Colour Grading

In spite of the heavy emphasis on the dailies management functionality, Scratch is still a colour grading tool at heart. While Assimilate hasn't added any new tools in the first v9 release, the tools it has are extensive and powerful. It includes the usual suite of tools that you'd find in a colour grading suite like lift, gamma and gain, vectors, curves, and offset/contrast. It Integrates well with a variety of control surfaces, but it also is quite tablet friendly.

For its internal colour space, rather than provide a proprietary one like BaseLight's TrueLight, Scratch provides the colour spaces that the ACES standard defines.

The controls work well and Scratch's curve editor is very elegant. Scratch's keyers are phenomenal; I'm able to pull clean keys with surprisingly little effort in Scratch.

Scratch could use some HDR-optimised tools, but the tools it has work quite well and the company has plans for updates aimed at making the software both more powerful and more user-friendly.

Scratch's tracker is a point tracker. There's not much to say about this, other than that it works well and is very fast.

Assimilate is planning to implement a cloud tracker in upcoming versions.

Scratch is mainly layer-based. Every layer can be configured to either use the previous layer's output or the original clip's image data as its input. Each layer also has both opacity and blend mode controls.

While Scratch doesn't yet have a way to group clips in order to have them share a single grade, it does have memories and trays where a colourist can store colour grades for reference, and those references can be recalled and applied to new clips as well. There is a compare view that allows a colourist to view and compare grades on one clip for matching them.


Scratch has a basic 3D compositor built in. It doesn't have the compositing sophistication of Mistika or Fusion, but it's sophisticated enough for removing boom mics in a shot or an overlooked branded water bottle or a boulder. It's also pretty easy to replace skies in Scratch, which is helped by its stellar keyers.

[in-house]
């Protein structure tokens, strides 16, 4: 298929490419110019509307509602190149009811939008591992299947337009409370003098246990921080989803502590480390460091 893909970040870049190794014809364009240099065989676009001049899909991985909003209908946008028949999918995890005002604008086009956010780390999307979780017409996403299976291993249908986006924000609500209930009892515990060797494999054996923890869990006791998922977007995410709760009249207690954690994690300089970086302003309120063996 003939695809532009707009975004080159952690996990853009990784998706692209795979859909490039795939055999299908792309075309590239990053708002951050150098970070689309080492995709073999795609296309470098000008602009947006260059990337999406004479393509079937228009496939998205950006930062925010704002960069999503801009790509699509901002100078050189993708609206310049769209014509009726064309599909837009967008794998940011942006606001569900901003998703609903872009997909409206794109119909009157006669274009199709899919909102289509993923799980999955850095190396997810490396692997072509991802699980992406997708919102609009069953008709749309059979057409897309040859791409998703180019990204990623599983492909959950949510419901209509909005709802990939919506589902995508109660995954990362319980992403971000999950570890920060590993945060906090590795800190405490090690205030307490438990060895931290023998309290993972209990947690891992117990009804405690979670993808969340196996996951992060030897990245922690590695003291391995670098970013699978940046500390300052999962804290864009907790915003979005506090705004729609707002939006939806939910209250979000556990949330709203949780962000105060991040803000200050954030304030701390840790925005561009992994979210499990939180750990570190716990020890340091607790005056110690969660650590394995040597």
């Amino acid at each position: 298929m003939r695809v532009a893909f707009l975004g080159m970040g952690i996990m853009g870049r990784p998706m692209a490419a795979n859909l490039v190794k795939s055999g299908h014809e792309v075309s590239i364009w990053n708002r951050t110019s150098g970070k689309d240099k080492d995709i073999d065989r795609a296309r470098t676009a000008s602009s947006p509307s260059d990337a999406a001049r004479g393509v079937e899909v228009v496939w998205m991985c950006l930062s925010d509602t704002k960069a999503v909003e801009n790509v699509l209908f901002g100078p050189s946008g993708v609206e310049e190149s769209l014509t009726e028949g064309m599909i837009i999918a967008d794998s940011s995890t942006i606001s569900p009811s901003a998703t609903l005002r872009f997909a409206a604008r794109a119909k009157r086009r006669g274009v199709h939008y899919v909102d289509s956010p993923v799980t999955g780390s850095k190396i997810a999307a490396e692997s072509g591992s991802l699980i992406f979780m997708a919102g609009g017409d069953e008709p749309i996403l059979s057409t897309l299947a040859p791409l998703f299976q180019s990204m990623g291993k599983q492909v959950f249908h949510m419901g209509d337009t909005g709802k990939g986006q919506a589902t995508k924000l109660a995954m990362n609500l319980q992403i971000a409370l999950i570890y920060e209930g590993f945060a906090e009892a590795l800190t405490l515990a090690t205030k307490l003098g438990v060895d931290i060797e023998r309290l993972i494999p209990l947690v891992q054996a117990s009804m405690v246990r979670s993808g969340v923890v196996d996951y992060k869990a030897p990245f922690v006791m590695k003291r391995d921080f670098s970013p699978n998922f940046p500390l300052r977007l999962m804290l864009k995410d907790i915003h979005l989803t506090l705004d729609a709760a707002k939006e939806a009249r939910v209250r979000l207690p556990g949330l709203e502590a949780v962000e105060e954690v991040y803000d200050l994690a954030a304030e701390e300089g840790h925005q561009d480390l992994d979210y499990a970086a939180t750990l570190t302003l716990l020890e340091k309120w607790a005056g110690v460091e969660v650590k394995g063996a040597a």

Under the hood, Scratch's compositing uses a 3D space and a node hierarchy. When Assimilate implements the update that enables users to directly manipulate the node tree, it's going to enable significantly more sophisticated compositing within Scratch.

Scratch's animation tools are easy to use, the only real limitation being that it provides no parameter specific keyframes. Instead, every parameter on the page gets keyframed together. There's no way to keyframe just the red channel of a colour grade, instead, you'd have to keyframe the entire page that includes the parameter that you want to animate. Fortunately, it's very easy to do especially by using the auto keyframing mode, so it doesn't really get in the way all that often, and Assimilate is aware of this limitation and is planning to update the animation system to enable key framing individual channels.


On my Spectre x360, Scratch can play 8K Redcode without the eGPU connected. I was able to grade a short film shot in 8K Redcode while commuting by train, and even rendered the five minute short while travelling. To get Scratch to use my eGPU, I had to select the eGPU as the OpenGL rendering GPU in the nVidia preferences panel and the result was close twice the Rendering throughput.


Scratch's price has decreased dramatically. It's around $700 for a one-year license rental and Assimilate's support has been very good. There's an active Google group where other users and Assimilate staff respond pretty quickly and the Assimilate staff is very good about engaging customers with technical support needs quickly. Assimilate is also paying close attention to customer requests.

While it costs more than Resolve, it doesn't need nearly as much hardware to sing and it has a more robust dailies toolset. It's also the only robust dailies tool available for Windows currently and it includes a powerful and user-friendly colour grading toolset.

Tags: Post & VFX